FA explains why points-per-game method wasn't used as South Shields FC have promotion hopes dashed

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The FA has explained why it opted to expunge results rather than opt for a points-per-game method to conclude the season after South Shields FC saw their promotion hopes ended.

Shields were top of the BetVictor Premier Division table and led nearest rivals FC United of Manchester by 12 points but their promotion hopes are now in tatters after the FA Council ratified the decision to declare the 2019/20 season across Steps 3-7 of the National League System, Tiers 3 to 7 of the women’s football pyramid and the wider grassroots game null and void.

The decision, as a result of the coronavirus pandemic, means there will be no promotion or relegation in these 91 leagues, angering South Shields fans, players and staff who had seen their side on the verge of promotion.

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One other possible option to conclude the campaign was to use a points-per-game method in deciding the final table but Laurence Jones, The FA’s Head of National League System, has explained why they didn’t opt for that.

South Shields FC owner Geoff Thompson.South Shields FC owner Geoff Thompson.
South Shields FC owner Geoff Thompson. | JPIMedia

Jones explained: “I understand that this decision has inevitably caused some clubs, players and supporters to feel a sense of injustice and those feelings are entirely understandable.

“This is not an easy time for anyone in football and we understand that there is no decision that will suit everyone.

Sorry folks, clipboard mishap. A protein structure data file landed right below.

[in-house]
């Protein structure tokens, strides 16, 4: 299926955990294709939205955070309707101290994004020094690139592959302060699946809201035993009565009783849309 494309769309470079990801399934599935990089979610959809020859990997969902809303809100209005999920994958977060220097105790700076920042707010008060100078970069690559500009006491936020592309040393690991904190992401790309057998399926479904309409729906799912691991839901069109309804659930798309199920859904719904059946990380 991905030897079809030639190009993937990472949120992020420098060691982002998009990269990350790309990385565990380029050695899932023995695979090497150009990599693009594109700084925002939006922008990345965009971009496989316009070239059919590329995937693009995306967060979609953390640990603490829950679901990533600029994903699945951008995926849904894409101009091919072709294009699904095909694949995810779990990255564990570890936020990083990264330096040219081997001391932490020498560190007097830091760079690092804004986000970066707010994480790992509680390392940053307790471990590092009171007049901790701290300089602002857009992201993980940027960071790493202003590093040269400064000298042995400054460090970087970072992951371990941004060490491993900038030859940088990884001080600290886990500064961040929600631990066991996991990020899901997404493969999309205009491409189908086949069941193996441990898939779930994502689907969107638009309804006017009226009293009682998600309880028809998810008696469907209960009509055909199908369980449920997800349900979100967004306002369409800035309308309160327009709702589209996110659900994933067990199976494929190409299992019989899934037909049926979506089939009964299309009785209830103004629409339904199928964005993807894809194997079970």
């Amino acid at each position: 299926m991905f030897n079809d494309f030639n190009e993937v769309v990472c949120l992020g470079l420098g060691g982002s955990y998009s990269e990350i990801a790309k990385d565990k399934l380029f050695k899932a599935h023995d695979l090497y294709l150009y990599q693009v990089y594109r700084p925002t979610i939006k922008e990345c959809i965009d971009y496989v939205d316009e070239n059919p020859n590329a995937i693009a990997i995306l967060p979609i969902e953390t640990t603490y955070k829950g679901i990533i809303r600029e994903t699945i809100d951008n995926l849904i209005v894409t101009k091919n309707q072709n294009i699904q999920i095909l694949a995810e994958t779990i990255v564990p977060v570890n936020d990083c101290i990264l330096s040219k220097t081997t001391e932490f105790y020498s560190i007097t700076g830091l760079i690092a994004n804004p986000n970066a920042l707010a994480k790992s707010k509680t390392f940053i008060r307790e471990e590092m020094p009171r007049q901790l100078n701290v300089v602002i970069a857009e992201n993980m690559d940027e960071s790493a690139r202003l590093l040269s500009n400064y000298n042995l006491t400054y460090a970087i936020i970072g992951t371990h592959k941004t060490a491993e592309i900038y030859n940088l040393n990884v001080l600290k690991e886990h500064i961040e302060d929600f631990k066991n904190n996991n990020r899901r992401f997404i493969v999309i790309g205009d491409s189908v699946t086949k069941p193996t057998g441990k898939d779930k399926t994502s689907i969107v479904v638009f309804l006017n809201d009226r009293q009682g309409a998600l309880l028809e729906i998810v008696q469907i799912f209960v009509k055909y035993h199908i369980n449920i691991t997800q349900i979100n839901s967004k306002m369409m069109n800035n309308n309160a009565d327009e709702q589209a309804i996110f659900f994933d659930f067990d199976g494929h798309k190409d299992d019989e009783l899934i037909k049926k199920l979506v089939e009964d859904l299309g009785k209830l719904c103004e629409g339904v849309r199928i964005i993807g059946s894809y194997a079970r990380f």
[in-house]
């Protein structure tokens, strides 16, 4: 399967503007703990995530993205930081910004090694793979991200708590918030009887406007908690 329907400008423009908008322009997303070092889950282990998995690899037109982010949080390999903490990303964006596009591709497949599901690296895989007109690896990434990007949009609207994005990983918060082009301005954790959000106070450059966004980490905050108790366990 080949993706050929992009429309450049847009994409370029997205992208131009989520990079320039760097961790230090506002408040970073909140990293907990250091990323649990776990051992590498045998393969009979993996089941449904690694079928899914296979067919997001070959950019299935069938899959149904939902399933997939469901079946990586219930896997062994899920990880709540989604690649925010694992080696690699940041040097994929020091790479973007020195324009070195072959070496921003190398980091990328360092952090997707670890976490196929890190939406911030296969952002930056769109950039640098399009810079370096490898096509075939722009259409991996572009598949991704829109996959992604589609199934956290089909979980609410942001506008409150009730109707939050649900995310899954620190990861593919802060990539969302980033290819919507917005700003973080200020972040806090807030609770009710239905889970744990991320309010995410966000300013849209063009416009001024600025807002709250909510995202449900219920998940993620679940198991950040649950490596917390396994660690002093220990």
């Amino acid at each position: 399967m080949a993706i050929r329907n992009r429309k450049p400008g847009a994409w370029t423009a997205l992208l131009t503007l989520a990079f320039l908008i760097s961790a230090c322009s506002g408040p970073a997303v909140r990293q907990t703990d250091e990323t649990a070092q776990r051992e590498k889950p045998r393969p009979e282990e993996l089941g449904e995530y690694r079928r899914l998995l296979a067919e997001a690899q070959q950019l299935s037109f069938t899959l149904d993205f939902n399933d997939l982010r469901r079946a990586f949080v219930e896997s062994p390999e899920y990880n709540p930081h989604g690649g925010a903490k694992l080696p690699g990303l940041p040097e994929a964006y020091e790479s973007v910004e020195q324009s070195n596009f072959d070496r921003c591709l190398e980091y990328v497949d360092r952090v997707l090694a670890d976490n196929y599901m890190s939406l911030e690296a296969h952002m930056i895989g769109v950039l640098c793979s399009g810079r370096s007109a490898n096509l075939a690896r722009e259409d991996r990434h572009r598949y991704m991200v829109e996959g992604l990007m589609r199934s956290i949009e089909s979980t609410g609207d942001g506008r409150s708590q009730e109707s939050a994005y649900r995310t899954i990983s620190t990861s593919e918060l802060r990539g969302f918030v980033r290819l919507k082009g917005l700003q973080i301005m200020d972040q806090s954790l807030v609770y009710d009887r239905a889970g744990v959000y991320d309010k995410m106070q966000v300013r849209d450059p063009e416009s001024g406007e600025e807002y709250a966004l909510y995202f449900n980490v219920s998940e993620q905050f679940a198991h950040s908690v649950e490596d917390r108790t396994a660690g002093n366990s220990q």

“We sympathise with those clubs that are currently occupying promotion spots – or those hopeful of securing promotion. Some believe that it would be better to opt for a Points Per Match [PPM] model to conclude the remainder of the season, as oppose to expunging results.

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“Both options, and the potential implications of each, were considered at length by all involved.

“The truth is that the consequence of clubs being promoted is that others will need to be relegated. The application of a PPM model would result in certain clubs that currently sit above the relegation zone falling into those places.

“Equally, there would be certain clubs that currently sit in a play-off position that would not qualify as a result of the PPM Model. The PPM model also doesn’t address the issue of how to deal with play-off matches and how to identify a winner who would consequently benefit from promotion.

“In addition, most of the clubs facing relegation will be of the view that they stood a chance of avoiding it due to the number of games remaining in the season and they may consider it to be unfair for them to be denied the opportunity to secure safety through sporting merit.

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“It is impossible to find a solution that works for everybody, so the decision was based on two main factors. Firstly, the potential financial impact on clubs during this uncertain period, and secondly, the fairest method on how to decide the sporting outcomes for the season, with the integrity of the Leagues in mind.

“Some have referenced the fact the PPM model has been used to determine promotion and relegation in the past, which is correct, but only in cases where clubs are compared across different leagues, with the season having been completed and all clubs having played their fixtures.”